The Sunday News
Siphilisiwe Zondo-Mloyi in United Kingdom
United Kingdom is among the worst-affected areas by the Covid-19 pandemic. Last week, 32 065 people diagnosed with the virus had died in the UK. This is a difficult time in the whole world and Zimbabweans based in the UK are no exception. In the past few weeks a dark cloud has been hovering above the Zimbabwean community in the UK, with about 29 Zimbabweans in the UK reported to have succumbed to the pandemic. The majority of the deceased were professionals employed in the health sector and were part of the frontline workers battling the world’s deadliest disease in recent memory.
What started as the Israelites biblical journey to the promised land of milk and honey has turned to a nightmare as the fiery serpent (this time not along the way) but in the heart of the Promised Land, is not only biting but also feasting on the human race.
I have lost two relatives, who died within two days from the pandemic in recent weeks. It was so tragic. I felt helpless as I could not go to pass my condolences or pay my last respects. I also recall an instance where a woman was stuck with a dead body in the house for hours. No one could go and sympathise with her due to the situation until the body was taken to the morgue.
Such is the story of Zimbabweans in the UK. The elderly and most family members live in Zimbabwe, making it difficult to navigate such situations with no wisdom or moral family support in the event of losing a loved one while in the UK.
Some even struggle with funds to repatriate bodies of relatives and friends because of the situation at hand. They resort to GoFundMe, an online fundraiser platform.
Sadly scores of people suffer silently. Some stay on their own, some are too sick to go and buy medication or make something to eat. No one knows what they are going through. Some are even scared to tell their friends and relatives of what they are going through.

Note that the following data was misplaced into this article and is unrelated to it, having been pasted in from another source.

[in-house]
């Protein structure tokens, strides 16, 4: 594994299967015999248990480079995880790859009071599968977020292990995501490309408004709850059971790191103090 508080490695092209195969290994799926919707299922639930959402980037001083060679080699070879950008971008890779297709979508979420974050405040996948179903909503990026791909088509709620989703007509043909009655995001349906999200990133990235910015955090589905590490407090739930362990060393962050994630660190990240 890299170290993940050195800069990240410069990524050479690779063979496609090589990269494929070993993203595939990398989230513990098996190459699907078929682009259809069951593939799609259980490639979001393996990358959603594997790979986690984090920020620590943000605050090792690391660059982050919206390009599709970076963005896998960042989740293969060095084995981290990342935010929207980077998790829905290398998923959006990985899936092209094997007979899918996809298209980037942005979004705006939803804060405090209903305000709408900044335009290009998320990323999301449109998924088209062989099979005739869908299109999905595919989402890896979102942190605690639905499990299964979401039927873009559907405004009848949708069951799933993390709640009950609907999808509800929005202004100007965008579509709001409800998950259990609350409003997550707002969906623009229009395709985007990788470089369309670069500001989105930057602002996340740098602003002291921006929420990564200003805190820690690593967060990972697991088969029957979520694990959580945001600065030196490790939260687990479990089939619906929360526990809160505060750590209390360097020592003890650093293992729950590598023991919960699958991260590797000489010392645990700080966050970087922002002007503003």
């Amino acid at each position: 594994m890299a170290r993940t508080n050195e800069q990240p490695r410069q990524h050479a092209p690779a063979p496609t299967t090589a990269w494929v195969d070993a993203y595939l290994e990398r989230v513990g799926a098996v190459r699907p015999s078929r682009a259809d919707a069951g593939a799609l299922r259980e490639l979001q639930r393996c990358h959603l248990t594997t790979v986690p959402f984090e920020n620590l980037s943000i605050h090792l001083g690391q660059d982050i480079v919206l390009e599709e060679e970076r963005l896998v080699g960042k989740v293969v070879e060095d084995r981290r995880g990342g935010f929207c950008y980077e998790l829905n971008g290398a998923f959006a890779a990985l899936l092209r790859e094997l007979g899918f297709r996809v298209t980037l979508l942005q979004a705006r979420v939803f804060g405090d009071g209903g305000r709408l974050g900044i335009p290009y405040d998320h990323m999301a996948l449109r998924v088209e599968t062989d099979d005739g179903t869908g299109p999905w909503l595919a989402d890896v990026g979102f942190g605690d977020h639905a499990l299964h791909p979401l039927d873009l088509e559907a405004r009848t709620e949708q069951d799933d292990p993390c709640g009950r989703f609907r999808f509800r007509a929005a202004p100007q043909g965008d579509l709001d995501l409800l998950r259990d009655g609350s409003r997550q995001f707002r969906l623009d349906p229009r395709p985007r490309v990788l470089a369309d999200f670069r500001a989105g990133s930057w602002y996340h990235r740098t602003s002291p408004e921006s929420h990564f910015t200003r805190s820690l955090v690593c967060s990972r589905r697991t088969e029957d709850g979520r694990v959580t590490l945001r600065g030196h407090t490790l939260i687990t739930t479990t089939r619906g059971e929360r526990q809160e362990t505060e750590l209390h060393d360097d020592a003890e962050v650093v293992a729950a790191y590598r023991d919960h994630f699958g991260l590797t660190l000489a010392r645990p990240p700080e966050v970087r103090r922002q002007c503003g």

Some are pregnant women with partners on quarantine.
Such is the dire situation that some Zimbabweans based in the UK find themselves in. Far away from home, and suffering emotionally and physically during this period of lockdowns to curb the spread of the virus.
Qoki Zindlovukazi, a UK-based women’s group has set up a support plan to drop groceries on the doorsteps of those who need help within the Zimbabwean community. Diasporans are the milk-cows for their families back home.
Most people left children, spouses and parents back home, sadly, they cannot fend for them anymore. Due to the coronavirus pandemic some people lost their jobs and some don’t have residence permits, which makes their situation a lot worse, some are self-employed with no income during this time, yet it is not a good time even for those in formal business. The situation also changed for those who are formally employed as some employers slashed salaries by up to 20 percent during the lockdown period.
Lockdown is the world’s biggest psychological experience. Unlike back home where one can chat to a neighbour over the durawall, the system here is different.
Others are in small accommodation without a garden, they are just stuck in their flats drowning their sorrows on Netflix or Zoom social media platforms. Even for those who used to socialise in churches where they found fellow Zimbabweans, sadly it’s all gone. No shopping, spas or holidays.
With not so good records of domestic violence within the Zimbabwean community, the lockdown has in a way led to a rise in domestic abuse, child abuse and alcohol abuse as the abuser and the victim spend most of the time together.
People across the world are depressed because of inactivity. At the same time they are concerned they might contract Covid-19 and even pass it on to their loved ones. It leaves them not wanting to go out and feeling very panicky.
Most people go to online platforms every few minutes to check how many people have died across the globe. Ronan Keating’s lyrics, If Tomorrow Never Comes echo in everyone’s ears as the future is so uncertain.